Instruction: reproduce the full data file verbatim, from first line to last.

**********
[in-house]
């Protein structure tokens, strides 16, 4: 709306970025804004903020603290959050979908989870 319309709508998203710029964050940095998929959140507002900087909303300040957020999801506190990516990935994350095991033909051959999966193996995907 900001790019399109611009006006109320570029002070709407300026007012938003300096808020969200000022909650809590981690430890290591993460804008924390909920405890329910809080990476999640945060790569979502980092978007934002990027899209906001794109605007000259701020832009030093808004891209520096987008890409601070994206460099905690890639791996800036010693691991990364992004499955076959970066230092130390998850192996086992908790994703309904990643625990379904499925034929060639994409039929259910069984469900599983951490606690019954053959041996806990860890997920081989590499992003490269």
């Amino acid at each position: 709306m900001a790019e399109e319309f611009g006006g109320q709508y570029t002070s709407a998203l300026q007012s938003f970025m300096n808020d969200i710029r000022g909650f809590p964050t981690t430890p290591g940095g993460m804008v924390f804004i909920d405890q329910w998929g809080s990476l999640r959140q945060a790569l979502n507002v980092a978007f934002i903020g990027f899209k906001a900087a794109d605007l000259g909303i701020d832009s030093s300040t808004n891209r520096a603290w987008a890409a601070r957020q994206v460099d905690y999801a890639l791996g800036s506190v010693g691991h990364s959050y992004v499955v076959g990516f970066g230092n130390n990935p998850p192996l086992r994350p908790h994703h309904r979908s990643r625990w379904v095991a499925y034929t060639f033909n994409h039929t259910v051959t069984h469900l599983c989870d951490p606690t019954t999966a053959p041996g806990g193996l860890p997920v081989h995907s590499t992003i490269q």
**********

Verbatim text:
[in-house]
């Protein structure tokens, strides 16, 4: 709306970025804004903020603290959050979908989870 319309709508998203710029964050940095998929959140507002900087909303300040957020999801506190990516990935994350095991033909051959999966193996995907 900001790019399109611009006006109320570029002070709407300026007012938003300096808020969200000022909650809590981690430890290591993460804008924390909920405890329910809080990476999640945060790569979502980092978007934002990027899209906001794109605007000259701020832009030093808004891209520096987008890409601070994206460099905690890639791996800036010693691991990364992004499955076959970066230092130390998850192996086992908790994703309904990643625990379904499925034929060639994409039929259910069984469900599983951490606690019954053959041996806990860890997920081989590499992003490269």
């Amino acid at each position: 709306m900001a790019e399109e319309f611009g006006g109320q709508y570029t002070s709407a998203l300026q007012s938003f970025m300096n808020d969200i710029r000022g909650f809590p964050t981690t430890p290591g940095g993460m804008v924390f804004i909920d405890q329910w998929g809080s990476l999640r959140q945060a790569l979502n507002v980092a978007f934002i903020g990027f899209k906001a900087a794109d605007l000259g909303i701020d832009s030093s300040t808004n891209r520096a603290w987008a890409a601070r957020q994206v460099d905690y999801a890639l791996g800036s506190v010693g691991h990364s959050y992004v499955v076959g990516f970066g230092n130390n990935p998850p192996l086992r994350p908790h994703h309904r979908s990643r625990w379904v095991a499925y034929t060639f033909n994409h039929t259910v051959t069984h469900l599983c989870d951490p606690t019954t999966a053959p041996g806990g193996l860890p997920v081989h995907s590499t992003i490269q």